Anyway, good for you!


    • You’re so right about the cushion. I may have removed a portion of it inadvertently while working on the background.


  4. Good Morning Aline,
    I sincerely would like to open this conversation a little more for my own benefit as well as yours.

    The conversation you are having with your model in each of these paintings is interesting to say the least and I am hoping truly that my observations help.

    I study the renderings first. I read the words afterwards.
    A really good rendering needs no words.

    There are so many “pretty” pictures in this world of ours.

    I do not think, from knowing and speaking with you and having the oportunity
    to see your renderings that you are trying to creat or produce another “pretty”

    You “want” to creat a masterpiece.

    The model you see in front of you IS a masterpiece.

    You would like to creat an image that would “convince” us that you
    have EMPATHY with with the LIFE in front of you.
    You have chosen paint and canvas.
    You have the ability.

    The hand in “African Queen” is a beautiful work in itself and shows the desire you are capable of expressing in attempting to reach your goal. It shows movement. It shows some life. It shows something of the essence that permeats that life.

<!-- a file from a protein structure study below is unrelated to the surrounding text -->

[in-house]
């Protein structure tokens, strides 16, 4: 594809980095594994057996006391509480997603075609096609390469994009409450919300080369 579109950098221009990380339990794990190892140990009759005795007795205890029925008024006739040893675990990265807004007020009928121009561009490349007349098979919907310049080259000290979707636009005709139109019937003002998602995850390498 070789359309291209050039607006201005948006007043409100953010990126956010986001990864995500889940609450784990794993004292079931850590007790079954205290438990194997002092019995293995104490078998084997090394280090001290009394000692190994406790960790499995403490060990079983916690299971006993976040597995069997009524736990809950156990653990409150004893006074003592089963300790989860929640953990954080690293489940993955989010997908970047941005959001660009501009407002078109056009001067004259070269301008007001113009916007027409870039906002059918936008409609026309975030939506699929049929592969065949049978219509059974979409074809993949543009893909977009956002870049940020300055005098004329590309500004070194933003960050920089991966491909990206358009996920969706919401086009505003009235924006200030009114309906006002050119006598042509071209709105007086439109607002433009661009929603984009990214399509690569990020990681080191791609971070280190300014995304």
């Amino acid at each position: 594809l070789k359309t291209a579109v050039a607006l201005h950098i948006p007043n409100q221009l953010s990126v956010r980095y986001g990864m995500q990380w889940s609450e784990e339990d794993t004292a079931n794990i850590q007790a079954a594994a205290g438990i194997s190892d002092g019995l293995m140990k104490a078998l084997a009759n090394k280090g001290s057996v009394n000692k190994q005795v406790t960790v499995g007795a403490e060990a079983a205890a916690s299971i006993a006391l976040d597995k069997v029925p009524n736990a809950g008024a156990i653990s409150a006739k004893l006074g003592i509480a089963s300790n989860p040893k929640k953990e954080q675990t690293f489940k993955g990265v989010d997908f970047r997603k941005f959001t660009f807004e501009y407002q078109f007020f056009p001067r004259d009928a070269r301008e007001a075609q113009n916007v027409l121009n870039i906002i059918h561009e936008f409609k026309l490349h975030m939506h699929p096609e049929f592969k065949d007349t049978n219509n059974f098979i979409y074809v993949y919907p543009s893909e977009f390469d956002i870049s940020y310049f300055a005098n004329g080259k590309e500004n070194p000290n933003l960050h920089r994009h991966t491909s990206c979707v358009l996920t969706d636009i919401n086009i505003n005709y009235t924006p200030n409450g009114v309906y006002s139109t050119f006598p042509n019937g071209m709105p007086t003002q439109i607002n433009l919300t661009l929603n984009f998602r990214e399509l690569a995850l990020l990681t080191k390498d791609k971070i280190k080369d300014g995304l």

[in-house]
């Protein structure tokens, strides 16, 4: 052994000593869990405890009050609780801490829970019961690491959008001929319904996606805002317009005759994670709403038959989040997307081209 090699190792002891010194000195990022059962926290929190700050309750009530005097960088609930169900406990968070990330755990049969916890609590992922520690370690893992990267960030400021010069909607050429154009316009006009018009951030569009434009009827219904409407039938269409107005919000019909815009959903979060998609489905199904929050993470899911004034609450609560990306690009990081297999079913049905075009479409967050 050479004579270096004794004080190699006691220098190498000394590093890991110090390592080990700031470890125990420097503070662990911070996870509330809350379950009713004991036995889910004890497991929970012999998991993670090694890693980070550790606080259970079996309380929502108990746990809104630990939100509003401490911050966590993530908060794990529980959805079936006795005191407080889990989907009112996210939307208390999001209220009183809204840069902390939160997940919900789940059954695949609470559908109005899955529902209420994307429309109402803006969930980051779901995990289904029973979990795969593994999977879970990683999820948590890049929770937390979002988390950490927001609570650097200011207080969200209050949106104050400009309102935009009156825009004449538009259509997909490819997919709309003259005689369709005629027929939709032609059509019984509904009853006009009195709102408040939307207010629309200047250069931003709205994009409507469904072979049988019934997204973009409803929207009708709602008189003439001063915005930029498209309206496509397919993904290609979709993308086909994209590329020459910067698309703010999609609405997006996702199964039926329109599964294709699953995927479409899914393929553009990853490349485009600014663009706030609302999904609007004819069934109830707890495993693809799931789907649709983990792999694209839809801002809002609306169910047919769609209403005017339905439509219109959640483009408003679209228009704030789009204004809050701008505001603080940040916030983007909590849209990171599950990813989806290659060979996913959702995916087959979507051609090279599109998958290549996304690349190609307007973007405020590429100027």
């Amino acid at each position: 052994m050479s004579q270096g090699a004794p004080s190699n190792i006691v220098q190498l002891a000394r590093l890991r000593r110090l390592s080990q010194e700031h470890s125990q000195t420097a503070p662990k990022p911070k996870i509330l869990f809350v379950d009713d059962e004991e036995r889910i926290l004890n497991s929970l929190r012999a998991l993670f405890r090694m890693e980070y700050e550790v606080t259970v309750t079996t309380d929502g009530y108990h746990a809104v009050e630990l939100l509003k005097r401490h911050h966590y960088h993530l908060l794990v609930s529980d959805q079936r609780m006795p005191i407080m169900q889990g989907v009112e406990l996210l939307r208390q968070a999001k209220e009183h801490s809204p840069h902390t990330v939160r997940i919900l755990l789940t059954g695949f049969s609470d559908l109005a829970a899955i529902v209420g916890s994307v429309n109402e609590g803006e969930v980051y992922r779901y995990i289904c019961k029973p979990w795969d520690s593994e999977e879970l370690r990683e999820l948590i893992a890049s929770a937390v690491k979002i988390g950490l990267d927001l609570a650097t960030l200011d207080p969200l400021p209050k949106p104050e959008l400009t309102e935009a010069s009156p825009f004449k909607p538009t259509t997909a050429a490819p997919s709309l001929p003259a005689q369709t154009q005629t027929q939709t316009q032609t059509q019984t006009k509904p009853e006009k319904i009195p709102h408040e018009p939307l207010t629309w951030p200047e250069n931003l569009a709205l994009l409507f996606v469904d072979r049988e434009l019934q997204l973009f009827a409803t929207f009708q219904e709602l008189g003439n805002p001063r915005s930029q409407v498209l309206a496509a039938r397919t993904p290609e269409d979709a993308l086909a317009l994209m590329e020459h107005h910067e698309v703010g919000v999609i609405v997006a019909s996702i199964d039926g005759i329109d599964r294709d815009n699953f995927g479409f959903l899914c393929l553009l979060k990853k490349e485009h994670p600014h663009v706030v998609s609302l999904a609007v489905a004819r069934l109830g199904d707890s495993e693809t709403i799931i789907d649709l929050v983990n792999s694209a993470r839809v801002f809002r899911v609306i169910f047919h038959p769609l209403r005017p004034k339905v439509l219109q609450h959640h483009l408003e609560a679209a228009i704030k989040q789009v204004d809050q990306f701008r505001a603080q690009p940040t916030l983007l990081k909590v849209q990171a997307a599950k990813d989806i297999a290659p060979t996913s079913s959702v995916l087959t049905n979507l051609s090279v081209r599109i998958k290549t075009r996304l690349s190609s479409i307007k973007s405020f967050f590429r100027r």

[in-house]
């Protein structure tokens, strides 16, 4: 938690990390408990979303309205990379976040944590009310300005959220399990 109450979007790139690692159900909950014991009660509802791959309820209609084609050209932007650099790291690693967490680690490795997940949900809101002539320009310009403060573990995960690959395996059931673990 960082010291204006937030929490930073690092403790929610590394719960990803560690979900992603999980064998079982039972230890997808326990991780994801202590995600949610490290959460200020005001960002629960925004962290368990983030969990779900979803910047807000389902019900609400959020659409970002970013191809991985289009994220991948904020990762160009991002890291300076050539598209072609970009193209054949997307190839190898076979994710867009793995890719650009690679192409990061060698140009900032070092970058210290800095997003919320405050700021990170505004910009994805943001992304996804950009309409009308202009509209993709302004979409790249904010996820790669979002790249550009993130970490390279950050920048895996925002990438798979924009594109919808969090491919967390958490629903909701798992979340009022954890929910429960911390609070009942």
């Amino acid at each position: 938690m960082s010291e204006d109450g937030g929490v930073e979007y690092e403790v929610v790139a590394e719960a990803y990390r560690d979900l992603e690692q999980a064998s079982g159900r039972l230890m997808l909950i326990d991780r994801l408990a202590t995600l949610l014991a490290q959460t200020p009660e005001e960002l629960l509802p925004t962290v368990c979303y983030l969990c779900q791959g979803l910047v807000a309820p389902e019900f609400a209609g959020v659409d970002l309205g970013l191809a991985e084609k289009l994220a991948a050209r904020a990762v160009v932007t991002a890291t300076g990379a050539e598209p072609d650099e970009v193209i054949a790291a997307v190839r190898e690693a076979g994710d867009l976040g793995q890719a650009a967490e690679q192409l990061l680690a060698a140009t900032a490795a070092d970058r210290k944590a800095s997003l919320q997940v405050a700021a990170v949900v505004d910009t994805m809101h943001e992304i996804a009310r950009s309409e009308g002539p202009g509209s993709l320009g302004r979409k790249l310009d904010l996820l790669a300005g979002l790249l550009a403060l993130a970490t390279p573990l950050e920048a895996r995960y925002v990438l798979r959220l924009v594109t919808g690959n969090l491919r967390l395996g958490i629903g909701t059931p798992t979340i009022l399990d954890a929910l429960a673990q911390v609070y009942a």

If you can come to grips with the passion that motivated artist such as Artemiesia Gentilchesi in the 15th century or perhaps the examples of such in the works of Giacometti then you have made some inroads into a universal understanding of what it might take to produce a truly great masterpiece.

    Thanks so much for reading my words, I hope I am helpful.

    You have so inspired me and I appreciate your help in my own process.

    Blessings, Janice 🙂


    • And you inspire me, Janice. You’ve got my number, for sure. I will keep your words in mind this morning as I head for another conversation with a model. A man, for a change.


  5. Not just elves and monkeys – I also see elephants, teddy bears, dragons, ghosts, skulls … LOTS of things! LOL
    Good improvement on the eyelids on brown leather sofa – by comparison her eyes look open, but with no irises in the first one.
    Do you have/use one of those little keyhole value scales? Might be helpful. Or the old index card with a hole punched in it to isolate color or value. One more thing to carry!
    I like the pillows and the earrings too!